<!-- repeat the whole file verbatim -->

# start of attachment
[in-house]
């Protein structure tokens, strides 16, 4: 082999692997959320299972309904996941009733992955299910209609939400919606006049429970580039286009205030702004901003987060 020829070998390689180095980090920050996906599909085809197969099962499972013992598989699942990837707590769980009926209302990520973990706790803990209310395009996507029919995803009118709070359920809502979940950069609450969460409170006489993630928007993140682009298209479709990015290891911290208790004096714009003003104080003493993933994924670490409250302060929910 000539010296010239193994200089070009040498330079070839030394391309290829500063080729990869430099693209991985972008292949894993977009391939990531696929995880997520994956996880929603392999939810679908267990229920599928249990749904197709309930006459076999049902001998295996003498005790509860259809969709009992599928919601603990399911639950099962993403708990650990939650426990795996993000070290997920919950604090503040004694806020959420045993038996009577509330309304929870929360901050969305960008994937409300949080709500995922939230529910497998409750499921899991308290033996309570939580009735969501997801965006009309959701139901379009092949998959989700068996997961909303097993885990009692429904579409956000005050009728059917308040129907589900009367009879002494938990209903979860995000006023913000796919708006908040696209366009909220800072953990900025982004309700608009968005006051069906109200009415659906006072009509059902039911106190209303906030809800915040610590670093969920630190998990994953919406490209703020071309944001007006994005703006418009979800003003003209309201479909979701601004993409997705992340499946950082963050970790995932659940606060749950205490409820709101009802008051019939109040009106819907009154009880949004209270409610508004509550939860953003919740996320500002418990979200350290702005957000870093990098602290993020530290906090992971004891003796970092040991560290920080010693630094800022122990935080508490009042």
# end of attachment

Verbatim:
[in-house]
């Protein structure tokens, strides 16, 4: 082999692997959320299972309904996941009733992955299910209609939400919606006049429970580039286009205030702004901003987060 020829070998390689180095980090920050996906599909085809197969099962499972013992598989699942990837707590769980009926209302990520973990706790803990209310395009996507029919995803009118709070359920809502979940950069609450969460409170006489993630928007993140682009298209479709990015290891911290208790004096714009003003104080003493993933994924670490409250302060929910 000539010296010239193994200089070009040498330079070839030394391309290829500063080729990869430099693209991985972008292949894993977009391939990531696929995880997520994956996880929603392999939810679908267990229920599928249990749904197709309930006459076999049902001998295996003498005790509860259809969709009992599928919601603990399911639950099962993403708990650990939650426990795996993000070290997920919950604090503040004694806020959420045993038996009577509330309304929870929360901050969305960008994937409300949080709500995922939230529910497998409750499921899991308290033996309570939580009735969501997801965006009309959701139901379009092949998959989700068996997961909303097993885990009692429904579409956000005050009728059917308040129907589900009367009879002494938990209903979860995000006023913000796919708006908040696209366009909220800072953990900025982004309700608009968005006051069906109200009415659906006072009509059902039911106190209303906030809800915040610590670093969920630190998990994953919406490209703020071309944001007006994005703006418009979800003003003209309201479909979701601004993409997705992340499946950082963050970790995932659940606060749950205490409820709101009802008051019939109040009106819907009154009880949004209270409610508004509550939860953003919740996320500002418990979200350290702005957000870093990098602290993020530290906090992971004891003796970092040991560290920080010693630094800022122990935080508490009042």